Despite the fact that it’s not financially viable, poetry is still actively being written and pursued. Haukur Már says that the conscious reasons to create poetry “have to do with ideas about poetry being a good criterion for one’s capabilities, while also being an important place for practice: to actually focus on your writing, word by word, find your own desires and tendencies in its employment, in the way you bend it or squeeze it or explode it. I think these are not just rationalizations, but quite valid reasons for at least some writers.”
There’s something about poetry that appeals to an Icelandic sensibility, though it’s not necessarily just by virtue of being an Icelander that writers here start with it. Many, if not all writers continue on through their careers thinking of themselves as poets first, and novelists, screenwriters, or whatever else second. Says Kári, “I think it’s common all over the world, the idea that poetry is the expression of the soul. I think that idea has very strong currency in Iceland. For instance, though I am primarily in many ways a novelist, I believe in poetry in a way that I don’t believe in novels, in a sort of almost religious sense.”
It’s almost a given that a writer in Iceland is also a poet, no matter what genre or literary scene he or she eventually gravitates towards. Sverrir Norland, author of ‘Kvíðasnillingarnir’, a novel published this past September by Iceland’s largest publisher, says he started writing poetry as a child. His first two published works were poetry books, and then he moved on to prose, his current focus. “I’m a poetry guy, even though I don’t really write much poetry anymore. But I read it—it’s my main source of energy.”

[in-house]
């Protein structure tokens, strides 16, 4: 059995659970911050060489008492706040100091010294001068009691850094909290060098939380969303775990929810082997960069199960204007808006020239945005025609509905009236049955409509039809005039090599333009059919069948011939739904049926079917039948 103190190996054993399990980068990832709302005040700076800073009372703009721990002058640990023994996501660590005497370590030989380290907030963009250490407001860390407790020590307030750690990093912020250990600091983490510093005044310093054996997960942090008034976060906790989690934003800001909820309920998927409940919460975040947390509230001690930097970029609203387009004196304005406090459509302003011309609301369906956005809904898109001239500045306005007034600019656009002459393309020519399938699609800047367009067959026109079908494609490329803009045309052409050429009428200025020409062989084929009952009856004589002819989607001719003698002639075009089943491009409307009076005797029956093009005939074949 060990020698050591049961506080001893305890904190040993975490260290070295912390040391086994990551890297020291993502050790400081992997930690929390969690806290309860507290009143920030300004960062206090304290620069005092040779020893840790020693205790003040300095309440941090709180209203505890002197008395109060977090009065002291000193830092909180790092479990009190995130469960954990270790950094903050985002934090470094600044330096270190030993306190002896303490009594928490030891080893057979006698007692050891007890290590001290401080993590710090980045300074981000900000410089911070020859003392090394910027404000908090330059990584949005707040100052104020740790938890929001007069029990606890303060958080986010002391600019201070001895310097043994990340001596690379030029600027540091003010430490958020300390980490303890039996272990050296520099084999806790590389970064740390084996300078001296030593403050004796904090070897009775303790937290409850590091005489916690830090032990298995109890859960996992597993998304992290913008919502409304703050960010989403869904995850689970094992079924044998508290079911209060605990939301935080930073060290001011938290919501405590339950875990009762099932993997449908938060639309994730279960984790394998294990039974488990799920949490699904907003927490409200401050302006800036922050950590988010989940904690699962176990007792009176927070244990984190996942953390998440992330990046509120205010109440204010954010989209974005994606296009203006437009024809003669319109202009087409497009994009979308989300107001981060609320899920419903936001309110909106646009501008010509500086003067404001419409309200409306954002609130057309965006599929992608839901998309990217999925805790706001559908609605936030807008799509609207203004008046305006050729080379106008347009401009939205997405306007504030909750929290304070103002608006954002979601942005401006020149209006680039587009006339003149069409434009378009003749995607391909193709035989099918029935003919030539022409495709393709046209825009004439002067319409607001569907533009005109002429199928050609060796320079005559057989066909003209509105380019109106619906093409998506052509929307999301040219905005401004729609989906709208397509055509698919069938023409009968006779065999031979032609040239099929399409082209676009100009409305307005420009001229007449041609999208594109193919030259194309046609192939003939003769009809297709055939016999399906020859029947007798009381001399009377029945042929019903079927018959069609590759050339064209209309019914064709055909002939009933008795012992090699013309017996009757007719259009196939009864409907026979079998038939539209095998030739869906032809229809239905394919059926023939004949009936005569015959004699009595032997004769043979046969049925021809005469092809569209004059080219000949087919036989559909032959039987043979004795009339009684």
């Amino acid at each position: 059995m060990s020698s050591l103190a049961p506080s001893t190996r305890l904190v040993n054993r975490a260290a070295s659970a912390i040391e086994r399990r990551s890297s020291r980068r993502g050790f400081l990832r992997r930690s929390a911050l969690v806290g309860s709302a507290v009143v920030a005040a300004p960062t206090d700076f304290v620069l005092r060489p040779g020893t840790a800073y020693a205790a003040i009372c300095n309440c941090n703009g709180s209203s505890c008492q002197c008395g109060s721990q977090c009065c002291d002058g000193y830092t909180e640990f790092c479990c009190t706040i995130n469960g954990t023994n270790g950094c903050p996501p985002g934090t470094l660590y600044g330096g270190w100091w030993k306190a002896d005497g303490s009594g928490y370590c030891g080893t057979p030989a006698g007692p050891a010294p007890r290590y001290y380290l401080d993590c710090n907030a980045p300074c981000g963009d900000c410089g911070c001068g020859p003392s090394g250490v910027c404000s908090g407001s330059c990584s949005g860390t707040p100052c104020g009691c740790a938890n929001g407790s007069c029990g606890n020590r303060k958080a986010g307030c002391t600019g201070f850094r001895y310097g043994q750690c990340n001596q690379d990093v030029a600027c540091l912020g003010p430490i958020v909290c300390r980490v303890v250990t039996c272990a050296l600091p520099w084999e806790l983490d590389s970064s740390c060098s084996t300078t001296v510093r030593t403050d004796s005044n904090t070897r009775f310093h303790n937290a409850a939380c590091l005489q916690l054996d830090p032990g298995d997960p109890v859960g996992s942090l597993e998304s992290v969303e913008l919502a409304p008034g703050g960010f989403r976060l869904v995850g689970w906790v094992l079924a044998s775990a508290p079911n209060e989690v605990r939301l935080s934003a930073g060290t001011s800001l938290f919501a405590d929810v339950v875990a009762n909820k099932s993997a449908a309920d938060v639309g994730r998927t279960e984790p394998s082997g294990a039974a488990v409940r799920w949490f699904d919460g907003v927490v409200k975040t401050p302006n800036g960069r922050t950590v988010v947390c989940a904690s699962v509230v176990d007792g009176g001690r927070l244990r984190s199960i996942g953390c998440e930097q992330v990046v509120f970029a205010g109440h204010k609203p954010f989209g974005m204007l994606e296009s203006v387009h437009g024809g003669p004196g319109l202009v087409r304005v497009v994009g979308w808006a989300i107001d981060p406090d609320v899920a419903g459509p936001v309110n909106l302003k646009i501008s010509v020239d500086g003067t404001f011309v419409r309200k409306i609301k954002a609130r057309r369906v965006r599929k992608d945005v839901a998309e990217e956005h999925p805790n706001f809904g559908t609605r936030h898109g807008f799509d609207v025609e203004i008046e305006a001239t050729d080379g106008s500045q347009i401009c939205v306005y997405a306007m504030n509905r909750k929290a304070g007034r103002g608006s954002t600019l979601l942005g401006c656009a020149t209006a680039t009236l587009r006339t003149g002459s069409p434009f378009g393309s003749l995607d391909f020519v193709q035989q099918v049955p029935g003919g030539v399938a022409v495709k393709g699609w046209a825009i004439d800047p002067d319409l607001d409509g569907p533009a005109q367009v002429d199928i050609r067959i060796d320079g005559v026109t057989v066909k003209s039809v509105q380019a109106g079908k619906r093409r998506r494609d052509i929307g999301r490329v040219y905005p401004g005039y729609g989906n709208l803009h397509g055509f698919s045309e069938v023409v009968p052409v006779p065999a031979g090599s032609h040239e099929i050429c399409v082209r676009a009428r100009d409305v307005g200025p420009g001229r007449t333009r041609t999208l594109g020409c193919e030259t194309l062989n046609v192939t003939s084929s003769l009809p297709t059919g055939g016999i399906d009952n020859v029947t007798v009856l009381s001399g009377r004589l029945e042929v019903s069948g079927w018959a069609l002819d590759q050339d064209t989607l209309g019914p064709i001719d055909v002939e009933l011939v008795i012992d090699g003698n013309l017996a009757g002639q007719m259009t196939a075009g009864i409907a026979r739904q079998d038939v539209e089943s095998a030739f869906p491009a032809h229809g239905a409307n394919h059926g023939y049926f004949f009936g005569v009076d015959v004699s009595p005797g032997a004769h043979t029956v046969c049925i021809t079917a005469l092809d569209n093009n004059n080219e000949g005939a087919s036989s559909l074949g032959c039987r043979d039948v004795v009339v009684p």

Vala asserts that not only is poetry a natural thing for a writer, it’s also the bravest kind of writing. “In some ways, it’s easier to criticise, easier to mock, because it’s disarmingly simple. In that way I think poetry is a bit like being naked. Like making love, or being made love to, it requires a very concentrated surrender. And when it’s good, it’s terrifyingly honest. There’s nothing more dangerous than an honest poet—at their best, they can be a culture’s most devastating social and political critics.”
This critical potential rears its head in a different way for every generation of poets. Who can say exactly what this generation is reacting to and criticising? Opinions vary, and it’s difficult to know because there hasn’t yet been an opportunity for hindsight. Haukur Már, who is from the generation above the poets just coming up, notices an almost bitter sense. “If they have anything in common, as far as I see, it would be a sense of disillusion, giving birth to various different responses, from the finest cynicism to calls for arms. It might go somewhat hand in hand with a hopeless political situation, an enduring crisis of identity, of the economy, and of existence.”
How to make a living in three easy steps
If it’s not particularly financially viable to make a living off writing, and especially poetry, then how are there so many Icelandic poets and writers alive and well? The majority of writers have two or three other jobs, like Sólveig of Fríyrkjan who bartends at Bravó and Húrra, or Ásta Fanney who gets to eats whenever she sells a drawing. But surely this can’t be the only way, because romantic as it is to be a starving artist, it’s not exactly a sustainable career goal.
Haukur Már states it frankly, “Icelandic writers can make a career of writing because the state funds them. Period. Over 90% of published literature does not sell sufficiently to keep the author alive along with the publisher and the rest of the industry. About half probably manages to cover printing costs by sales only. But the deciding factor is this one fund, founded by the state in 1969, where artists, including writers, can apply for a salary. It is a stipend, but received on a monthly basis, for three, six, nine or twelve months a year, depending on the artist’s recognition and the quality of his/her application.”
It would be almost impossible for a writer to make a living if they had to rely only on the sales of their books, according to Haukur Ingvarsson. The grant system is necessary for the health of the literary scene, too, he says: “The existence of different kinds of literature is vital for the scene to function.” Poetry is what fuels the writers of other genres like fiction, like Sverrir Norland said.